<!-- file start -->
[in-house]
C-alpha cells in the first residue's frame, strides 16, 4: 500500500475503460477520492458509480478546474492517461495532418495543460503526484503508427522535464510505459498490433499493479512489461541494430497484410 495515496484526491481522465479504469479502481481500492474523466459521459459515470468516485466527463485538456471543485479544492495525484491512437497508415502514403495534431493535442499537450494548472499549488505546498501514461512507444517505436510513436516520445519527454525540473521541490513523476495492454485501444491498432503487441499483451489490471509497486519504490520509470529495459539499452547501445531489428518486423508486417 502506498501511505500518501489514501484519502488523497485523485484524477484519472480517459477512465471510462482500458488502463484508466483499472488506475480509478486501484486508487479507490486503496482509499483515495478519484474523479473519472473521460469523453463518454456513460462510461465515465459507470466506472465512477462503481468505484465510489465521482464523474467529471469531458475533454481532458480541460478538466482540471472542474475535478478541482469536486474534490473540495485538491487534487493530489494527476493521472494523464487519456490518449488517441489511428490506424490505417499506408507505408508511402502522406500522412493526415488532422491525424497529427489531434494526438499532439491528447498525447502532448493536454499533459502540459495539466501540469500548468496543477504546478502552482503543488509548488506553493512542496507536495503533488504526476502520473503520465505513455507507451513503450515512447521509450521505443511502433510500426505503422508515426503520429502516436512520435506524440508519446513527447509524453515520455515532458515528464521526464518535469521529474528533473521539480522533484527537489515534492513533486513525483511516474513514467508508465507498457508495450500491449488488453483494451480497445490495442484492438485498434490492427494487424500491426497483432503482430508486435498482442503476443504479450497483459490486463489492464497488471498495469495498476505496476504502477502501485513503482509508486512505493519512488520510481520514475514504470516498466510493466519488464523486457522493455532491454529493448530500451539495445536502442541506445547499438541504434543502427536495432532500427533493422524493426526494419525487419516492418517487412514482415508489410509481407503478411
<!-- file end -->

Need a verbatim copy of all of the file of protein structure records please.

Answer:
[in-house]
C-alpha cells in the first residue's frame, strides 16, 4: 500500500475503460477520492458509480478546474492517461495532418495543460503526484503508427522535464510505459498490433499493479512489461541494430497484410 495515496484526491481522465479504469479502481481500492474523466459521459459515470468516485466527463485538456471543485479544492495525484491512437497508415502514403495534431493535442499537450494548472499549488505546498501514461512507444517505436510513436516520445519527454525540473521541490513523476495492454485501444491498432503487441499483451489490471509497486519504490520509470529495459539499452547501445531489428518486423508486417 502506498501511505500518501489514501484519502488523497485523485484524477484519472480517459477512465471510462482500458488502463484508466483499472488506475480509478486501484486508487479507490486503496482509499483515495478519484474523479473519472473521460469523453463518454456513460462510461465515465459507470466506472465512477462503481468505484465510489465521482464523474467529471469531458475533454481532458480541460478538466482540471472542474475535478478541482469536486474534490473540495485538491487534487493530489494527476493521472494523464487519456490518449488517441489511428490506424490505417499506408507505408508511402502522406500522412493526415488532422491525424497529427489531434494526438499532439491528447498525447502532448493536454499533459502540459495539466501540469500548468496543477504546478502552482503543488509548488506553493512542496507536495503533488504526476502520473503520465505513455507507451513503450515512447521509450521505443511502433510500426505503422508515426503520429502516436512520435506524440508519446513527447509524453515520455515532458515528464521526464518535469521529474528533473521539480522533484527537489515534492513533486513525483511516474513514467508508465507498457508495450500491449488488453483494451480497445490495442484492438485498434490492427494487424500491426497483432503482430508486435498482442503476443504479450497483459490486463489492464497488471498495469495498476505496476504502477502501485513503482509508486512505493519512488520510481520514475514504470516498466510493466519488464523486457522493455532491454529493448530500451539495445536502442541506445547499438541504434543502427536495432532500427533493422524493426526494419525487419516492418517487412514482415508489410509481407503478411